The 79 AD Eruption

of Vesuvius

This description is mostly based on the paper by Scandone, Giacomelli and Gasparini (1993) published on the Journal of Volcanology and Geothermal Research

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Precursors of the eruption (animation 193 Kb)

Vesuvius entered the history of volcanology with the eruption of 79 AD, described by Pliny the Younger. The eruption destroyed Pompeii, Herculaneum, Oplonti and Stabiae and caused the death of Pliny the Elder among many other people.

Before the eruption of 79, earthquakes occurred for some time, but were disregarded by local inhabitants because of their familiarity with the phenomenon. Seneca reports that an earthquake occurred on 5 February of 62 (according to Tacitus) or 63 AD.

The earthquake laid down Pompeii, made great ruins in Herculaneum, and caused minor damage in Nuceria and Naples, where the emperor Nero was performing in the theatre.

According to Seneca, the earthquakes lasted for several days ("non desiit enim assidue fremere Campania") until they became milder "but still caused great damage".

We presume that this earthquake swarm occurred at a shallow depth in the Vesuvian area, given the distribution and the area extent of damages.

In the last sentences of this writing, Seneca asked himself if this disaster in Campania had not "made every man strengthened and resulted (resolved) against all catastrophes."

The reply to his question probably came 17 years later, when Pliny the Elder went to the rescue of the people staying in the area that had been shaken for several days.

As the younger Pliny testified, "for several days before (the eruption) the earth had been shaken, but this fact did not cause fear because this was a feature commonly observed in Campania" (praecesserat per multos dies tremor terrae, minus formidolosus quia Campaniae solitus).

Repair work was underway in some houses at Pompeii and Oplonti Villa when the eruption occurred. This can be considered evidence of intensive seismic shaking of the buildings.

Dio Cassius (150-235 AD) also reports some precursors of the eruption. He tells that for several days before the eruptions there were earthquakes and subterranean rumblings and giants were seen wandering on the earth (giants are a common feature associated with earthquakes and volcanic eruptions; Scandone, 1987).


(animation 2069 Kb - after the loading the animation replays again)

Pliny the Younger's letters to Tacitus have been frequently recalled as the first vivid description of an explosive eruption.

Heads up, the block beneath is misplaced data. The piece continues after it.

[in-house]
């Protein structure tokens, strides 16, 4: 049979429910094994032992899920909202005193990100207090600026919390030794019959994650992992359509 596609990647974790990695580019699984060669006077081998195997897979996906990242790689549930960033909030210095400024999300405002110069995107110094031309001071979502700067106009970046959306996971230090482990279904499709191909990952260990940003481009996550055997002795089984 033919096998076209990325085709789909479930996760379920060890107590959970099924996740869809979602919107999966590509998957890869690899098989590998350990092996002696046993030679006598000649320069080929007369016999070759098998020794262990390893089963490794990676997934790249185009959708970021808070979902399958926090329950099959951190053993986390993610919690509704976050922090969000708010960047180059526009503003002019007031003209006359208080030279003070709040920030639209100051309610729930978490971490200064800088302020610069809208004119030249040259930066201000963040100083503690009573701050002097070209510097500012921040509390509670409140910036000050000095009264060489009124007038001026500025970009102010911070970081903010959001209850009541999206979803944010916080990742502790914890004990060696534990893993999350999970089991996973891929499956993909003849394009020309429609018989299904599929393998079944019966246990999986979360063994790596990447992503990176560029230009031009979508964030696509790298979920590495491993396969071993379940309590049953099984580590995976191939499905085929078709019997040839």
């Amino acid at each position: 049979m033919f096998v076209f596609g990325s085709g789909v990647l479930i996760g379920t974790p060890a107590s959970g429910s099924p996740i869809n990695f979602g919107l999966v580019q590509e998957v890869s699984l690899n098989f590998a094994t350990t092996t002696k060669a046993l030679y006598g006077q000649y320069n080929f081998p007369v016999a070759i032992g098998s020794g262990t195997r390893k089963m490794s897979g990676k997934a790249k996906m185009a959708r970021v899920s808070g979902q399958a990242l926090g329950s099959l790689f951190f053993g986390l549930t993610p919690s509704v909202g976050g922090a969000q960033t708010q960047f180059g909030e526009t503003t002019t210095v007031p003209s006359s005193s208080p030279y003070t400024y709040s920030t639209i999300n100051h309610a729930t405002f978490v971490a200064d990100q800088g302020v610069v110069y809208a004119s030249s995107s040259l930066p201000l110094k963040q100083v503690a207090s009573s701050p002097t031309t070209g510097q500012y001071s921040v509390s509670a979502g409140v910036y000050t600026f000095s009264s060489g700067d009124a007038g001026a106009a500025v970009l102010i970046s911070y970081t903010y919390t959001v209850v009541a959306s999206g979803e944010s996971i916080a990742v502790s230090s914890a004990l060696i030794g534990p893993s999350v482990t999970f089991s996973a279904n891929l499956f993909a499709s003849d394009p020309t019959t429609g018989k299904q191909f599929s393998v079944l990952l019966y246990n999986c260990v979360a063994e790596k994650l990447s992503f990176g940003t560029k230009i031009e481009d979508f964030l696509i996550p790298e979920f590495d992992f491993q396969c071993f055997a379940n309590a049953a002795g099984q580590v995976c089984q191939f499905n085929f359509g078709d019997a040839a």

We do not know if the description made by Pliny the Younger of the eruption of 79 AD is reliable or not (he explicitly mentions in the end of the first letter that other persons reported to him most of the facts); we will however recall some of the more important points in his account.

We make use of the text of the letters of the "Scriptores Classicorum Bibliotheca Oxonensis" translated into italian by Marcello Gigante (1980). When necessary we made a literal translation into english.

The first letter

The beginning of the eruption is uncertain: the two Plinys observe the cloud at the seventh hour of the day (1 PM, Sigurdsson et al, 1985). We must presume that the eruption began sometime earlier to allow the arrival, at about the same hour, of a messenger sent from the vesuvian area.

Sigurdsson et al (1985) suggest that the event prompting Rectina, wife of Tascus, to send the messenger, was a phreatic explosion at the very beginning of the eruption.

The eruptive column was directly observed by Pliny the Younger from a distance of 21 km, so that he could fully appreciate its total extent and behavior. Subsequent scholars of Vesuvius eruptions have frequently used the same description for other eruptions. The description gives us the idea of the typical explosive eruption

"It resembled a pine {Mediterranean pine} more than any other tree. Like a very high tree, the cloud went high and expanded in different branches. I believe, because it was first driven by a sudden gust of air (recenti spiritu eiecta), then, with its diminution or because of the weight, the cloud expanded laterally, sometimes white, sometimes dark and stained by the sustained sand and ash (pondere suo victa in latitudinem vanescebat, candida interdum, interdum sordida et maculosa prout terram cineremque sustulerat)."

The route of Pliny the Elder

Pliny the Elder, on his course to the endangered area, has the wind blowing at his back, from the north-west. We do not know where he intended to land, but he changed his mind because a new shoal formed by the eruption prevented the landing.

At this moment he observes red-hot stones and pumice falling on the ships, so he must already be at the south-east of the volcano as suggested by the area distribution of pumice (Lirer et al, 1973).

We may infer that he was trying to reach the Pompeii port and that he could not land because of the floating pumice, so, he changed his mind and sailed toward Stabiae to reach the friend, Pomponianus, who could not leave because of the opposing wind.

The decision of reaching Stabiae was a fatal one because brought the rescuers to a place where sea escape was impossible. Stabiae was separated by the center of the gulf where the shore made a gentle arc and the waves rushed in ("Stabiis erat diremptus sinu medio (nam sensim circumactis curvatisque litoribus mare infunditur" ). The ancient coastline formed probably a more pronounced gulf than nowadays.